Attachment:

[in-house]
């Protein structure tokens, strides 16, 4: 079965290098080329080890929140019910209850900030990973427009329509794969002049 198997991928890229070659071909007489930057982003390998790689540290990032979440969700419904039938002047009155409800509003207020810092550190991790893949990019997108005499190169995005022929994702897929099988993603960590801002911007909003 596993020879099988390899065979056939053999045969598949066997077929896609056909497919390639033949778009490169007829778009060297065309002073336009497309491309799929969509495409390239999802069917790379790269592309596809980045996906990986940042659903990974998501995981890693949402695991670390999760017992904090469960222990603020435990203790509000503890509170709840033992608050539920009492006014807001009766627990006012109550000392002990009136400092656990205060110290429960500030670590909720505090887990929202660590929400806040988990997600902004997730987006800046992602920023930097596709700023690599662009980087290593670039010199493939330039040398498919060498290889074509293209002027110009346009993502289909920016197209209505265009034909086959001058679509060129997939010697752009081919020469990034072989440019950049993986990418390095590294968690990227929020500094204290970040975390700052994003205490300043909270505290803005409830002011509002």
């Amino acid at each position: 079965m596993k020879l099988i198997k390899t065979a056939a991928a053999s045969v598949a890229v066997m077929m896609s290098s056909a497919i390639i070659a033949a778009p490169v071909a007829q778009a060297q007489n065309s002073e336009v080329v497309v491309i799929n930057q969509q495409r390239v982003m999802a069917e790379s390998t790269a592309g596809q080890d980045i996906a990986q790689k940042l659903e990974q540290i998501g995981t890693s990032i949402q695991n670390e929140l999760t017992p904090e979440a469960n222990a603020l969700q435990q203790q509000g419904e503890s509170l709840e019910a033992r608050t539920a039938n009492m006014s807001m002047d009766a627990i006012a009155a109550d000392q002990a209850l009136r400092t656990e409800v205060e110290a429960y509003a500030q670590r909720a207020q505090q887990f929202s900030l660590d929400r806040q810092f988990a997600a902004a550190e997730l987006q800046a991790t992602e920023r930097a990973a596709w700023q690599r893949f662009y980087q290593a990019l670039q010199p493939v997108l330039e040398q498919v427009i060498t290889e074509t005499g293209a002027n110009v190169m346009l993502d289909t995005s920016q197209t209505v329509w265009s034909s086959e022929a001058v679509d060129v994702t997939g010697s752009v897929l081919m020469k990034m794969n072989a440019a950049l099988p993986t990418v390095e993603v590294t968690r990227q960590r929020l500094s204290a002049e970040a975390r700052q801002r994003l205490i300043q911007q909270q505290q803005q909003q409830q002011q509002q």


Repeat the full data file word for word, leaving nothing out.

[in-house]
């Protein structure tokens, strides 16, 4: 079965290098080329080890929140019910209850900030990973427009329509794969002049 198997991928890229070659071909007489930057982003390998790689540290990032979440969700419904039938002047009155409800509003207020810092550190991790893949990019997108005499190169995005022929994702897929099988993603960590801002911007909003 596993020879099988390899065979056939053999045969598949066997077929896609056909497919390639033949778009490169007829778009060297065309002073336009497309491309799929969509495409390239999802069917790379790269592309596809980045996906990986940042659903990974998501995981890693949402695991670390999760017992904090469960222990603020435990203790509000503890509170709840033992608050539920009492006014807001009766627990006012109550000392002990009136400092656990205060110290429960500030670590909720505090887990929202660590929400806040988990997600902004997730987006800046992602920023930097596709700023690599662009980087290593670039010199493939330039040398498919060498290889074509293209002027110009346009993502289909920016197209209505265009034909086959001058679509060129997939010697752009081919020469990034072989440019950049993986990418390095590294968690990227929020500094204290970040975390700052994003205490300043909270505290803005409830002011509002």
């Amino acid at each position: 079965m596993k020879l099988i198997k390899t065979a056939a991928a053999s045969v598949a890229v066997m077929m896609s290098s056909a497919i390639i070659a033949a778009p490169v071909a007829q778009a060297q007489n065309s002073e336009v080329v497309v491309i799929n930057q969509q495409r390239v982003m999802a069917e790379s390998t790269a592309g596809q080890d980045i996906a990986q790689k940042l659903e990974q540290i998501g995981t890693s990032i949402q695991n670390e929140l999760t017992p904090e979440a469960n222990a603020l969700q435990q203790q509000g419904e503890s509170l709840e019910a033992r608050t539920a039938n009492m006014s807001m002047d009766a627990i006012a009155a109550d000392q002990a209850l009136r400092t656990e409800v205060e110290a429960y509003a500030q670590r909720a207020q505090q887990f929202s900030l660590d929400r806040q810092f988990a997600a902004a550190e997730l987006q800046a991790t992602e920023r930097a990973a596709w700023q690599r893949f662009y980087q290593a990019l670039q010199p493939v997108l330039e040398q498919v427009i060498t290889e074509t005499g293209a002027n110009v190169m346009l993502d289909t995005s920016q197209t209505v329509w265009s034909s086959e022929a001058v679509d060129v994702t997939g010697s752009v897929l081919m020469k990034m794969n072989a440019a950049l099988p993986t990418v390095e993603v590294t968690r990227q960590r929020l500094s204290a002049e970040a975390r700052q801002r994003l205490i300043q911007q909270q505290q803005q909003q409830q002011q509002q």